Alarmists Freak Out Over Greenland’s Ice — Again

Written by Jeff Jacoby


“While the president rages, the world melts,” keened The Washington Post in an editorial over the weekend.

As President Trump spent another week rage-tweeting, the world continued to warm, and the consequences became ever-clearer — and more alarming.

A consortium of 89 scientists released in the journal Nature on Tuesday a study showing that Greenland’s enormous ice sheet is losing seven times as much ice now as a quarter-century ago. . . .

Greenland’s melting has already driven up sea levels by more than a centimeter, with much more to come.

That certainly sounds like bad news, and the Post has plenty of company in bewailing it.

Stories about Greenland’s unprecedented level of melting ice appeared in recent days in The GuardianFox News, the BBCBusiness Insider, and CNN — and those are from just the first page of results obtained by googling news stories for “Greenland”+ “ice” + “melt.”

All quite dire, no doubt, and apparently a phenomenon that every right-minded person should be lamenting. Greenland’s ice sheet thawed in 2019 at a scary rate? We’d all better drop everything and pay attention.

And I would — really, I would — if it wasn’t for the fact that climate alarmists and their media chorus deplored the same terrible news in 2018 (“Greenland’s ice sheet is melting at its fastest rate in centuries”).

And in 2017 (“As Greenland Melts, Where’s the Water Going?”).

And in 2016 (“Greenland is Melting”).

And in 2015 (“Greenland Is Melting Away”).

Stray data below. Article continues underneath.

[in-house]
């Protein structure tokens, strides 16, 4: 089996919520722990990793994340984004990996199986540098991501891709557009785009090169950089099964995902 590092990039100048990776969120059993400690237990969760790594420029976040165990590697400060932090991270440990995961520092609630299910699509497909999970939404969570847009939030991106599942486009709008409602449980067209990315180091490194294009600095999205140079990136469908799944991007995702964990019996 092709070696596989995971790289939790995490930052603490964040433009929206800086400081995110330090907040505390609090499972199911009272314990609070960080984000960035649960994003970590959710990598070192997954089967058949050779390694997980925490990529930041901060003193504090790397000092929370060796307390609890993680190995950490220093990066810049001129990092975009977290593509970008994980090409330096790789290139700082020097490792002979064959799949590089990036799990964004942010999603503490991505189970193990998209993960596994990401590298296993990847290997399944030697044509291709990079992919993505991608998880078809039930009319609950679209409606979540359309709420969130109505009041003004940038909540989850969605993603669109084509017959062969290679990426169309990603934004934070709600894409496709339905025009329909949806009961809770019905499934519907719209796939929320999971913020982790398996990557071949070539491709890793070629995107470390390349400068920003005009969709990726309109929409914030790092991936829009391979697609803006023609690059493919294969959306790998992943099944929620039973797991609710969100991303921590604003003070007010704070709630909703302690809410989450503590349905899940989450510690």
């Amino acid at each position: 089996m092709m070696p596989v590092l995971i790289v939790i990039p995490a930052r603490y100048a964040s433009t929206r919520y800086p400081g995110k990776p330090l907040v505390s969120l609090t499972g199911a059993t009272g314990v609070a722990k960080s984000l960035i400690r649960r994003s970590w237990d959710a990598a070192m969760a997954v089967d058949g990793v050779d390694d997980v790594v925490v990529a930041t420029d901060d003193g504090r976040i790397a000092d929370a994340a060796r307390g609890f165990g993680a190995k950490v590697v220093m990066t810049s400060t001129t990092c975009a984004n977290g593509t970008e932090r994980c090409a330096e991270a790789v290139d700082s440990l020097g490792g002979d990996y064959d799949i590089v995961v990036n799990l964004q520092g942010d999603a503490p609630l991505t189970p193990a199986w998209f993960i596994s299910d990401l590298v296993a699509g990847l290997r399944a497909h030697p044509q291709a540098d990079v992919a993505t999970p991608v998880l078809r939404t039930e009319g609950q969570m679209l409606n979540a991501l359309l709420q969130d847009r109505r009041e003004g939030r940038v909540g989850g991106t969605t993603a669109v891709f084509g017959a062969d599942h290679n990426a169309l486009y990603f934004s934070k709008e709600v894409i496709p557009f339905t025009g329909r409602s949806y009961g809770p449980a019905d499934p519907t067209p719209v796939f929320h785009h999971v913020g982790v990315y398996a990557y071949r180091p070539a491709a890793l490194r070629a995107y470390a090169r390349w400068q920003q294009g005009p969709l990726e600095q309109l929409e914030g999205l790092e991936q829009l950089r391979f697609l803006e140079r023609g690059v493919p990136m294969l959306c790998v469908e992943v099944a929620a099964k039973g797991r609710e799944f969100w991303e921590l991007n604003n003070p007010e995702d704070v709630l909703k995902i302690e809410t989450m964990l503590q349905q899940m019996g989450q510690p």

And in 2014 (“Greenland ice sheet loses its last grip”).

And in 2013 (“Why Greenland’s Melting Could Be the Biggest Climate Disaster of All”).

And in 2012 (“Rare Burst of Melting Seen in Greenland’s Ice Sheet”).

And in 2011 (“Greenland ice loss continues to accelerate”).

And in 2010 (“New melt record for Greenland ice sheet”).

And in 2009 (“Greenland’s shrinking ice hurts native tribe”).

Perhaps it is really true, as the Washington Post grieves this weekend, that Greenland’s ice melt is calamitous and the point of no return is at hand.

But while such stories appear at around this time every year, the world-ending catastrophes caused by climate change never quite seem to materialize.

Doesn’t there come a point at which the boy who so regularly cries “Wolf!” ought to be taken a little less seriously?

Maybe mankind’s dependence on fossil fuels will indeed make the world less livable and more dangerous.

Maybe Greenland’s melting ice really does presage lethal flooding and soaring numbers of climate-related deaths. But it hasn’t happened yet.

On the contrary: the rise in worldwide use of fossil fuels has led to less loss of life from floods and other natural disasters.

As climate scientist Patrick J. Michaels (past president of the American Association of State Climatologists, and contributing author of the UN Intergovernmental Panel on Climate Change) pointed out a few years back, the statistic that should be front and center in these discussions is “climate-related deaths.”

And on that score, the era of modern global warming has also been the era of improved livability:

In the decade from 2004 to 2013, worldwide climate-related deaths (including droughts, floods, extreme temperatures, wildfires, and storms) plummeted to a level 88.6% below that of the peak decade, 1930 to 1939.